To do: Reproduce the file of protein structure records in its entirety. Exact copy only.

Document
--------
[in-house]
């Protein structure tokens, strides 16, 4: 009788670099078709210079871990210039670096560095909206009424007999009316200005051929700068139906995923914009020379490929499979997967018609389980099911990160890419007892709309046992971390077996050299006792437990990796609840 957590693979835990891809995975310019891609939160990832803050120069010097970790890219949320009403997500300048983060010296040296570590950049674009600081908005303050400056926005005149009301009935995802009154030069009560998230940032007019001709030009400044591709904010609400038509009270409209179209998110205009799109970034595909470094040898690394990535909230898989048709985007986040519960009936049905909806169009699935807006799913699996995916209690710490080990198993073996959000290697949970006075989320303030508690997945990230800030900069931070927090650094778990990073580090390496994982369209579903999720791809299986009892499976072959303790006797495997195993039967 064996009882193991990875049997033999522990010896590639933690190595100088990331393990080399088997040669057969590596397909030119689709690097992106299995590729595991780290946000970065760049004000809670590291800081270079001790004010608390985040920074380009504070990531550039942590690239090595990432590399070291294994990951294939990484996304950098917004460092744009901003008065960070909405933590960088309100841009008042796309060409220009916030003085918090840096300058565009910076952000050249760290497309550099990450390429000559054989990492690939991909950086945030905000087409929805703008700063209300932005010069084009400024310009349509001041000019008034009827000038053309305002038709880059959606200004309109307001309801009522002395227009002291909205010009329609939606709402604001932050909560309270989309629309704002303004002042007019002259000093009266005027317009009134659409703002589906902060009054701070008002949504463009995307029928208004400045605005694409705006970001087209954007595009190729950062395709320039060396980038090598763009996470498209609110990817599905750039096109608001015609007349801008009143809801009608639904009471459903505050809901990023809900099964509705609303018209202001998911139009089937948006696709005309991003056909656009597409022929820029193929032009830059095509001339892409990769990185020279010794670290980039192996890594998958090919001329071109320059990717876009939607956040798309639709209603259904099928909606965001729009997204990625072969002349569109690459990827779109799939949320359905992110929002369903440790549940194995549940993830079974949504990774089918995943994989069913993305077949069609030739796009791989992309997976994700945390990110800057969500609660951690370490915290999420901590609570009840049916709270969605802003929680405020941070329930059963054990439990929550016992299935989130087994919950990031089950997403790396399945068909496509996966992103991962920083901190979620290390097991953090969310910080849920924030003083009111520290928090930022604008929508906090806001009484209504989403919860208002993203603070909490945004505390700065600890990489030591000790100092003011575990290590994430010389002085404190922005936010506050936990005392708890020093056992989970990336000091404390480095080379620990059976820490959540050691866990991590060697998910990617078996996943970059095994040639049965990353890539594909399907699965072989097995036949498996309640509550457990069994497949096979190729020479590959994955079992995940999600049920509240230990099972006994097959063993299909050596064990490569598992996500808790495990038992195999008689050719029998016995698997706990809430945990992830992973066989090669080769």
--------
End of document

[in-house]
């Protein structure tokens, strides 16, 4: 009788670099078709210079871990210039670096560095909206009424007999009316200005051929700068139906995923914009020379490929499979997967018609389980099911990160890419007892709309046992971390077996050299006792437990990796609840 957590693979835990891809995975310019891609939160990832803050120069010097970790890219949320009403997500300048983060010296040296570590950049674009600081908005303050400056926005005149009301009935995802009154030069009560998230940032007019001709030009400044591709904010609400038509009270409209179209998110205009799109970034595909470094040898690394990535909230898989048709985007986040519960009936049905909806169009699935807006799913699996995916209690710490080990198993073996959000290697949970006075989320303030508690997945990230800030900069931070927090650094778990990073580090390496994982369209579903999720791809299986009892499976072959303790006797495997195993039967 064996009882193991990875049997033999522990010896590639933690190595100088990331393990080399088997040669057969590596397909030119689709690097992106299995590729595991780290946000970065760049004000809670590291800081270079001790004010608390985040920074380009504070990531550039942590690239090595990432590399070291294994990951294939990484996304950098917004460092744009901003008065960070909405933590960088309100841009008042796309060409220009916030003085918090840096300058565009910076952000050249760290497309550099990450390429000559054989990492690939991909950086945030905000087409929805703008700063209300932005010069084009400024310009349509001041000019008034009827000038053309305002038709880059959606200004309109307001309801009522002395227009002291909205010009329609939606709402604001932050909560309270989309629309704002303004002042007019002259000093009266005027317009009134659409703002589906902060009054701070008002949504463009995307029928208004400045605005694409705006970001087209954007595009190729950062395709320039060396980038090598763009996470498209609110990817599905750039096109608001015609007349801008009143809801009608639904009471459903505050809901990023809900099964509705609303018209202001998911139009089937948006696709005309991003056909656009597409022929820029193929032009830059095509001339892409990769990185020279010794670290980039192996890594998958090919001329071109320059990717876009939607956040798309639709209603259904099928909606965001729009997204990625072969002349569109690459990827779109799939949320359905992110929002369903440790549940194995549940993830079974949504990774089918995943994989069913993305077949069609030739796009791989992309997976994700945390990110800057969500609660951690370490915290999420901590609570009840049916709270969605802003929680405020941070329930059963054990439990929550016992299935989130087994919950990031089950997403790396399945068909496509996966992103991962920083901190979620290390097991953090969310910080849920924030003083009111520290928090930022604008929508906090806001009484209504989403919860208002993203603070909490945004505390700065600890990489030591000790100092003011575990290590994430010389002085404190922005936010506050936990005392708890020093056992989970990336000091404390480095080379620990059976820490959540050691866990991590060697998910990617078996996943970059095994040639049965990353890539594909399907699965072989097995036949498996309640509550457990069994497949096979190729020479590959994955079992995940999600049920509240230990099972006994097959063993299909050596064990490569598992996500808790495990038992195999008689050719029998016995698997706990809430945990992830992973066989090669080769």